“I wasn’t gone that long.”
“You went from coming in every morning at the same time, ordering the same thing, for a year and then to being gone for three months.” Elbows on the table, Rain held up the last three fingers of his left hand for emphasis. “Three, dude. You even said ‘See you tomorrow’ the last time I saw you.”
Mattia took a bite of danish, eyeballing him. “Were you worried about me?”
“Yes!” said Rain, trying to maintain an angry expression on his naturally friendly face. “I go to college, work, home where I study for school and get ready for work, and then back to college–.”
“What’s your point?”
Rain pointed at him. “And talking to you is my only non-college, non-work human interaction.”
“I’m not non-work. This is me at your work right now. You need more coffee, your brain isn’t working.”
“We might be here.” Rain sat back and picked up his cup. “But we don’t talk about work.” He lifted to drink. ”You don’t even drink coffee.”
“Because tea’s better.”
Rain faked a gag.
“Once you’ve had good tea, you’ll understand.”
Rain looked back over his shoulder at the menu board.
“Not from here. Well, no, I take that back. The tea here is passable, but not what I mean. I mean seriously good tea.”
Sitting twisted, Rain continued to mull over the distant menu board.
Mattia wadded up his receipt and bounced it off the back of the barista’s head. “I said not from here.”
“Well if I can’t find it here or on campus then…” Turning back, Rain spread his hands in mocked hopelessness.
“You shut up and drink your coffee-flavored sugar water.”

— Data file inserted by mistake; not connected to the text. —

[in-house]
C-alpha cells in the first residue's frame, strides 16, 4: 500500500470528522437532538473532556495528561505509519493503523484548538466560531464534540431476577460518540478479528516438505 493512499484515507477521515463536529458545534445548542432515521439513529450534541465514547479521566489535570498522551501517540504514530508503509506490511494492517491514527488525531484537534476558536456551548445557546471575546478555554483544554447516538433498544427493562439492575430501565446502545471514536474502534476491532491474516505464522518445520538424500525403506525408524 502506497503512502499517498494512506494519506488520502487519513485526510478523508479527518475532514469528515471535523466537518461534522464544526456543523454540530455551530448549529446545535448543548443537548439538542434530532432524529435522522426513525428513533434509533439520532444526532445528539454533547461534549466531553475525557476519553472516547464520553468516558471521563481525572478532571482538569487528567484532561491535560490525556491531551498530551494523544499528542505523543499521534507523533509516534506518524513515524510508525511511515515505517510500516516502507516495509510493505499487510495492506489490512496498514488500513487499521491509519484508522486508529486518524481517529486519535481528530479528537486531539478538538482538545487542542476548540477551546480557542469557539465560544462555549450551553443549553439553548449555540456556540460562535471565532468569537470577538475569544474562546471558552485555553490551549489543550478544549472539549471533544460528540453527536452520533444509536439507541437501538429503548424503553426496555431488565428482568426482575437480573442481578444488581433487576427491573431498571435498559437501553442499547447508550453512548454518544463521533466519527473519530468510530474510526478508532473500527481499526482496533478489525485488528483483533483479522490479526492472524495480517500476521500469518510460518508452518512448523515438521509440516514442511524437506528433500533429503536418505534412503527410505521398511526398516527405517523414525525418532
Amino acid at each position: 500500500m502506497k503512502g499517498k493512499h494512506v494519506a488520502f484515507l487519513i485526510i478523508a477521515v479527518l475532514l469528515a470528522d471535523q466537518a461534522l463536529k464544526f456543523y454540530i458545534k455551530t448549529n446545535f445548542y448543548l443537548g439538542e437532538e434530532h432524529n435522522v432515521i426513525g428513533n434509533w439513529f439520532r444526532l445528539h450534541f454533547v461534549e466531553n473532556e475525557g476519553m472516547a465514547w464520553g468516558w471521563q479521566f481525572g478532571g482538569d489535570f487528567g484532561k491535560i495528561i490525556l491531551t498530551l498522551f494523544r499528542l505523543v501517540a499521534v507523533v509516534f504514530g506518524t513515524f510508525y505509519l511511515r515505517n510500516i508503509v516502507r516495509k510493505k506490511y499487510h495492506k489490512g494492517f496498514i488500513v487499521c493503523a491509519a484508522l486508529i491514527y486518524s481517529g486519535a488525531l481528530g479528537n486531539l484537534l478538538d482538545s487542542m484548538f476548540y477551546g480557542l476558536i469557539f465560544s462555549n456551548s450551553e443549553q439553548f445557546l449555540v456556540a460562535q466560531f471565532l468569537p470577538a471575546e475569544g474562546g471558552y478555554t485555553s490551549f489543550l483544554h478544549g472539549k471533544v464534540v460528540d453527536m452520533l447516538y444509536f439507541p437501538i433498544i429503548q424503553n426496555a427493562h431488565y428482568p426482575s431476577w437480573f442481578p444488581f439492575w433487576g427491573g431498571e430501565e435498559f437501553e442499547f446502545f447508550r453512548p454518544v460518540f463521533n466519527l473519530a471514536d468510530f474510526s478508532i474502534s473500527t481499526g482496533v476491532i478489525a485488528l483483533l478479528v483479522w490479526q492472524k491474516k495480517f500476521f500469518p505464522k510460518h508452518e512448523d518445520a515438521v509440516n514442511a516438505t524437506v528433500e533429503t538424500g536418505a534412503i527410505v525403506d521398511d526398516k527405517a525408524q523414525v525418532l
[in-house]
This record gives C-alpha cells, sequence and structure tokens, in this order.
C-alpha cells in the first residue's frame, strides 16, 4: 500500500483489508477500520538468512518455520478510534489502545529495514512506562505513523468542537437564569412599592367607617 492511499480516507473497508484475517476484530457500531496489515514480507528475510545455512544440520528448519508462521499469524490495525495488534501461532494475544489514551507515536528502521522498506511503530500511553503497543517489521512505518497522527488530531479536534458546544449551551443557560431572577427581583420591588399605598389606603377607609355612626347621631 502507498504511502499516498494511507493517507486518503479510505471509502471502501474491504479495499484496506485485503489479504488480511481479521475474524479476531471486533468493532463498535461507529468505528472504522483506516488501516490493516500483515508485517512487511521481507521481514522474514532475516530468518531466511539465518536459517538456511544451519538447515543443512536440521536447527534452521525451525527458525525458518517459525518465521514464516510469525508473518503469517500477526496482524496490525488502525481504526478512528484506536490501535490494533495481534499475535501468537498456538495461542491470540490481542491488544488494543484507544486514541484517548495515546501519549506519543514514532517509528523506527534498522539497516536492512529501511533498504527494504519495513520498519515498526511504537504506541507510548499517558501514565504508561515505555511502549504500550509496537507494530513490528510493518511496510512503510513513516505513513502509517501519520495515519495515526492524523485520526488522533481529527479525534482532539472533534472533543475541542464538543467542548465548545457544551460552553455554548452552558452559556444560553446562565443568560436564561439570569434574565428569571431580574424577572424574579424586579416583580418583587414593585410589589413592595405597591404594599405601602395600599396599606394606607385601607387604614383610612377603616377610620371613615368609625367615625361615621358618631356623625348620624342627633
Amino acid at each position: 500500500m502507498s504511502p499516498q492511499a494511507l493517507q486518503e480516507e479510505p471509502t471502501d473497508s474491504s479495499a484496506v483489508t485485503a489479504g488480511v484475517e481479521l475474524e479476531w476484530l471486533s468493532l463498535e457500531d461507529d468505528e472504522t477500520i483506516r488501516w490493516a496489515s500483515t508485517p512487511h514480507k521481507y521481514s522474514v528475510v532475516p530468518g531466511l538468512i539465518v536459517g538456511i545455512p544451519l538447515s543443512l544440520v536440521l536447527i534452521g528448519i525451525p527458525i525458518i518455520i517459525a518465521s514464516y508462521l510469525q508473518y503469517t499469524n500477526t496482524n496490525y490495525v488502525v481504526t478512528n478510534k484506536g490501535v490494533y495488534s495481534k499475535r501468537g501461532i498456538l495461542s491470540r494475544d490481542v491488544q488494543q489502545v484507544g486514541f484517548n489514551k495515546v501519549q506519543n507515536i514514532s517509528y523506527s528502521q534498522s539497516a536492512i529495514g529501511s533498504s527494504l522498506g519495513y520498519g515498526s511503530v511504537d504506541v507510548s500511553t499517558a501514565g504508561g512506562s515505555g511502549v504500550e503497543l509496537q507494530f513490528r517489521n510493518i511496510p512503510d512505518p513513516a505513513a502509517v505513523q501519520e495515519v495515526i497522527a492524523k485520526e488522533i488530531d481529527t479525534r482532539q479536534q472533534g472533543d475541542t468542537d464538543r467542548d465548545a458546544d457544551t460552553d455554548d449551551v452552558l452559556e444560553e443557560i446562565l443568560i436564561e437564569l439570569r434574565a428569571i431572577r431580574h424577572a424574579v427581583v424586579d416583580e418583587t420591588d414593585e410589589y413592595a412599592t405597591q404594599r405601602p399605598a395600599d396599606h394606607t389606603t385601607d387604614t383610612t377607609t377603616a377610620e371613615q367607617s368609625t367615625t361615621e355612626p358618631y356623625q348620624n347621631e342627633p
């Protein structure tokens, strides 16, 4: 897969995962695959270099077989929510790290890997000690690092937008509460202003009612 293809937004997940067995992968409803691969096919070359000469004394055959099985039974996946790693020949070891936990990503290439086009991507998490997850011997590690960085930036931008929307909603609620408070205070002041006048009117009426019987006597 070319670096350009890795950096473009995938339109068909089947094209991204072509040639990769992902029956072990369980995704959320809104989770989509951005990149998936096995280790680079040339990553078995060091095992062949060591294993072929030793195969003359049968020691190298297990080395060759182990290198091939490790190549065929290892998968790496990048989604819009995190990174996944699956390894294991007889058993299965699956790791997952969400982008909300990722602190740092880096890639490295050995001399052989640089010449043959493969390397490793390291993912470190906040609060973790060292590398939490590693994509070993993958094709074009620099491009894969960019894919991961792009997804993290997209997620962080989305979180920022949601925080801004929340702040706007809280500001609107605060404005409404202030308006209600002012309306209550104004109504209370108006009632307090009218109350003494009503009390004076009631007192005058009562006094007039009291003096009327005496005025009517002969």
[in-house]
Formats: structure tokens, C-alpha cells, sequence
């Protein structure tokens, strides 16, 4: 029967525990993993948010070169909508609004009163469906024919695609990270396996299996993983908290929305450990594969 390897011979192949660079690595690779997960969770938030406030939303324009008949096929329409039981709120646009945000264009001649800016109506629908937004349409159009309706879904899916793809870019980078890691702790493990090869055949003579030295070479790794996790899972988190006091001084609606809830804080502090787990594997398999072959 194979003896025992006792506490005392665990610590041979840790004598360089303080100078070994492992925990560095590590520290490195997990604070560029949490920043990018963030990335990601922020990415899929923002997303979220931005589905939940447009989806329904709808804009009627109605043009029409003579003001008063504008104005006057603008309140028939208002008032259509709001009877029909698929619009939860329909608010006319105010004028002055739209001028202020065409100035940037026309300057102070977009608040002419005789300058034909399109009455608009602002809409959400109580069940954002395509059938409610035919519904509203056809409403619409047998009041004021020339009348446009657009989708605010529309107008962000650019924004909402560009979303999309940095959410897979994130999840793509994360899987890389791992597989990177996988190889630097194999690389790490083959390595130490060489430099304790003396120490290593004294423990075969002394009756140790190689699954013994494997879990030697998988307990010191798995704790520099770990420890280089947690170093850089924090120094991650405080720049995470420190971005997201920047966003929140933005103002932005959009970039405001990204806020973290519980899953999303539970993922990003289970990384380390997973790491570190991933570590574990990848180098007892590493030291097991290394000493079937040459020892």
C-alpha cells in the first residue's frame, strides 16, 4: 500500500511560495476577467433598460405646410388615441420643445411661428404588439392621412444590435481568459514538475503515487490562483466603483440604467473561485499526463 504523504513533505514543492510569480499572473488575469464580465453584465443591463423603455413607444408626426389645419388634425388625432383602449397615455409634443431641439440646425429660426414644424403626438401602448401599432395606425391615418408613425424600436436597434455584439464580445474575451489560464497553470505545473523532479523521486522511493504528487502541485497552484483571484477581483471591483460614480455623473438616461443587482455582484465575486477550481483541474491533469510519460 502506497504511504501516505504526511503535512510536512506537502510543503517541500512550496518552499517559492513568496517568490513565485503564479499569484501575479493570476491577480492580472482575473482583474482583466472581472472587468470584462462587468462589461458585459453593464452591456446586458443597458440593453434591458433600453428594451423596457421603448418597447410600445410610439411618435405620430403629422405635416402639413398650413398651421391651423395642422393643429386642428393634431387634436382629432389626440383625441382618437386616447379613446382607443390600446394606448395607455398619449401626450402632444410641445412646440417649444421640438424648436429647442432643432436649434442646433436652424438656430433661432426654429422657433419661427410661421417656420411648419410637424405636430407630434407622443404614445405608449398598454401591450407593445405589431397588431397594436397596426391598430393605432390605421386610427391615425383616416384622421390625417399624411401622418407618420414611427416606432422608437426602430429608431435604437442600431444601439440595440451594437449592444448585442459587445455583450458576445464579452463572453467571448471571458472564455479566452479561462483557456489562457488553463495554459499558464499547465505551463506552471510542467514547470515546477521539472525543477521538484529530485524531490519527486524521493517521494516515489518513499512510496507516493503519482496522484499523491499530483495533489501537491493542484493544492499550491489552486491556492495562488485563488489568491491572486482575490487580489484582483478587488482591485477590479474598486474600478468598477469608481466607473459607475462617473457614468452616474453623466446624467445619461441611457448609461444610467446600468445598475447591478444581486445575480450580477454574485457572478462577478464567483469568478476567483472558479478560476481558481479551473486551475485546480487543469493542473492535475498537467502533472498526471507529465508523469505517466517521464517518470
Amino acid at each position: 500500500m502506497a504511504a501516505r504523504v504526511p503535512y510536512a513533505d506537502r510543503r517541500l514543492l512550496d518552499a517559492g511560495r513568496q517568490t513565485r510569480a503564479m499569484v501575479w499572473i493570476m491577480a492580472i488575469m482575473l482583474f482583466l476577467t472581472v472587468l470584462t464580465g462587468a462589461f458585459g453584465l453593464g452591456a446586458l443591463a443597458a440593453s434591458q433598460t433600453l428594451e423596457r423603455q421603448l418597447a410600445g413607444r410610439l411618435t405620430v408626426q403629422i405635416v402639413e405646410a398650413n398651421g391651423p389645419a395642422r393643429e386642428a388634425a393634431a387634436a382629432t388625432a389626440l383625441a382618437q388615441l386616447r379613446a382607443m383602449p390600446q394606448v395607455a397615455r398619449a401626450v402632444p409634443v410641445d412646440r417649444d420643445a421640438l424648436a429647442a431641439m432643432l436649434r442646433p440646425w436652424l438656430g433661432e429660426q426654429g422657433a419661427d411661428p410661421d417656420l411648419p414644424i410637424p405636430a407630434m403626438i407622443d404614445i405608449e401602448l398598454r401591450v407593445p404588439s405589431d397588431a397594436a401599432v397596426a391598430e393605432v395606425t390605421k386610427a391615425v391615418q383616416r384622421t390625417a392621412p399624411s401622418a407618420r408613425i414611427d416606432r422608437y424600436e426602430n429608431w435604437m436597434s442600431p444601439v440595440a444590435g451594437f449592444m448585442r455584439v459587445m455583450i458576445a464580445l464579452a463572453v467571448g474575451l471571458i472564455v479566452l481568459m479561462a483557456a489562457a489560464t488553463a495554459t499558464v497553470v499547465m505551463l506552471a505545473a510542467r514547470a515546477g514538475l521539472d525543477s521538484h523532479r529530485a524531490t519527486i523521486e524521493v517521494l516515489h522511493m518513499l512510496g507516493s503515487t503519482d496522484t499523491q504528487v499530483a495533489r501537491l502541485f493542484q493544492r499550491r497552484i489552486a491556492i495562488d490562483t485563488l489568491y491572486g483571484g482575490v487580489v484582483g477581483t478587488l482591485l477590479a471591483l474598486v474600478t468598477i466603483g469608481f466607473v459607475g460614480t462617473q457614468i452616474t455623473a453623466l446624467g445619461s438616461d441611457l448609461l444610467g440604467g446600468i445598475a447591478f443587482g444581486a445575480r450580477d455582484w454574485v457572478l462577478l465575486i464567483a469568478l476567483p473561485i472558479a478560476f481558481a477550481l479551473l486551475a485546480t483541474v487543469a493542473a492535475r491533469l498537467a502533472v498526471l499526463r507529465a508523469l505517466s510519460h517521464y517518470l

“Puh.” Rain sipped. “I take it black now.”
Mattia chewed on another bite. “Since when?”
The barista considered the tall paper cup. “It’s not that bad, actually.”
“Then there’s hope for you yet.”
“You mean about switching to tea?” Rain fake gagged again. “But seriously, man, is everything good with you? Are you okay? I don’t wanna pry but…”
Mattia studied the slim barista who wasn’t old enough to have permanent laugh lines on his face. Little people with their adorable little worries. “Yes, Rain.” When Rain’s expression didn’t change, he cleared his throat and thought up a vague and mildly accurate answer. “I was gone for work. In fact, I was called out of town by my boss’ boss. You don’t say no to the boss’ boss.”
Rain’s face cracked into a smile. “Alright, cool.” He set down his cup. “Hey, when you say that tea is way better than coffee, does that mean once I’ve had really good tea then my reality will change and I’ll never see coffee the same way again?”
“No going back.”
“I don’t know if I’m ready for that.”
“Don’t be a wuss.”
Rain sneered in good humor. “No more free danishes for you.”
“It’s not my fault the truth doesn’t sit well with you.”
Rain talked with Mattia for his entire 30 minute break, carrying on in this way with jokes and stories about travel, places where Mattia had been and Rain wanted to go; until Rain’s wrist watch buzzed.
He looked down at it. “Dang.”
“Times up.” Mattia stuffed their trash in the brown bag and crushed it. “Back to livin’ the dream.”
Rain made a disgusted face. “Guuhhh.”
Rising, Mattia slapped his face lightly. “Courage, man. You’re valiantly working your way through college.”
“Guuhhh.” Rain followed him to the counter in view of the glass door of the side exit. “Hey, you comin’ tomorrow?”
“I promise,” said Mattia. “I’ll bring backgammon.”
He’ll never win. Mattia waited until the barista he resumed his post behind the counter with a glance toward the glass side door, to check his pockets for keys, wallet and phone.
END FREE WRITE
No, I don’t plan on posting the rest of what I have and, no, there isn’t any plant to finish the story any time soon, if at all. Hooray for free writes.
It’ll be a trap for myself later on, though. One day I’ll sort through and read old stories and things and find this one, starting reading it, like where it’s going, and then it’ll just end and I’ll curse my past self for doing that to me because I’ll wanna know what happens.
Actually, I already do that to myself a lot.